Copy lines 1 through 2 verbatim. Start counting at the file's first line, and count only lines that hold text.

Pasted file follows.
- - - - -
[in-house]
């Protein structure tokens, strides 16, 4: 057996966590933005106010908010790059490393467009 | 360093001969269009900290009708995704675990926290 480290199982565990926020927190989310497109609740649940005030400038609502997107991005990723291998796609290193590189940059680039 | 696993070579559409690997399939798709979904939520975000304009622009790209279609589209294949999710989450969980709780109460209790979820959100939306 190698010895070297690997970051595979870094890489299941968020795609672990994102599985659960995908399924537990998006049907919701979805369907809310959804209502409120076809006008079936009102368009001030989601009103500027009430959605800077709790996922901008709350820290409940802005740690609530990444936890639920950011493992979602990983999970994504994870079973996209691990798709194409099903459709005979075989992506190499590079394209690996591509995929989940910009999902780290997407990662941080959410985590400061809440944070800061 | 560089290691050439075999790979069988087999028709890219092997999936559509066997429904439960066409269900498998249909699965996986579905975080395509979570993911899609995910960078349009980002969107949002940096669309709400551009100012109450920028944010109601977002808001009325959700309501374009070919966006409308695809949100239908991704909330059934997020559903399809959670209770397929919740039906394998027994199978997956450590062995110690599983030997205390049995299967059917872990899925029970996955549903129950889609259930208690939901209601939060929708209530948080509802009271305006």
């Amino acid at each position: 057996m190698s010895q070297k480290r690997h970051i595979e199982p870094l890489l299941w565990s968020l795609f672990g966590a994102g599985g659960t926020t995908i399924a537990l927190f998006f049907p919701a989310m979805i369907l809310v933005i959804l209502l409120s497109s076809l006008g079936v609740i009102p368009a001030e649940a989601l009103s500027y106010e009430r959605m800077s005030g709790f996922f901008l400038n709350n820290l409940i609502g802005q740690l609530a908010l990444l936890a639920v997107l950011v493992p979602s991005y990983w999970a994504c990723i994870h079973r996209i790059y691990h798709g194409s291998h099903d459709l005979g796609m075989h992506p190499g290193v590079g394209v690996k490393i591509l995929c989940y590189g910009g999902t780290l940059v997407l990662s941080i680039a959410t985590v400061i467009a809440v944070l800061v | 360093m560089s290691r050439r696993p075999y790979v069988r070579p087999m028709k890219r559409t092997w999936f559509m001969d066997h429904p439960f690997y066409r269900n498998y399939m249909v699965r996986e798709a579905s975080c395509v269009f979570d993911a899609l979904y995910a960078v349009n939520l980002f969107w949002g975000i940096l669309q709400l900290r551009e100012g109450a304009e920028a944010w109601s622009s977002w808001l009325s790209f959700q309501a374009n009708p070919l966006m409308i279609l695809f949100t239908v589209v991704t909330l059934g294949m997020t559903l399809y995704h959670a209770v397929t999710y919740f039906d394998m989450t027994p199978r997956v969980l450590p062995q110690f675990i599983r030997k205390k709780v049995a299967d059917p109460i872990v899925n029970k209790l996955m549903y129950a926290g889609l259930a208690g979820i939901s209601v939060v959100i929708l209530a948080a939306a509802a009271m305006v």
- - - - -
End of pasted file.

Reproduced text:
[in-house]
């Protein structure tokens, strides 16, 4: 057996966590933005106010908010790059490393467009 | 360093001969269009900290009708995704675990926290 480290199982565990926020927190989310497109609740649940005030400038609502997107991005990723291998796609290193590189940059680039 | 696993070579559409690997399939798709979904939520975000304009622009790209279609589209294949999710989450969980709780109460209790979820959100939306 190698010895070297690997970051595979870094890489299941968020795609672990994102599985659960995908399924537990998006049907919701979805369907809310959804209502409120076809006008079936009102368009001030989601009103500027009430959605800077709790996922901008709350820290409940802005740690609530990444936890639920950011493992979602990983999970994504994870079973996209691990798709194409099903459709005979075989992506190499590079394209690996591509995929989940910009999902780290997407990662941080959410985590400061809440944070800061 | 560089290691050439075999790979069988087999028709890219092997999936559509066997429904439960066409269900498998249909699965996986579905975080395509979570993911899609995910960078349009980002969107949002940096669309709400551009100012109450920028944010109601977002808001009325959700309501374009070919966006409308695809949100239908991704909330059934997020559903399809959670209770397929919740039906394998027994199978997956450590062995110690599983030997205390049995299967059917872990899925029970996955549903129950889609259930208690939901209601939060929708209530948080509802009271305006």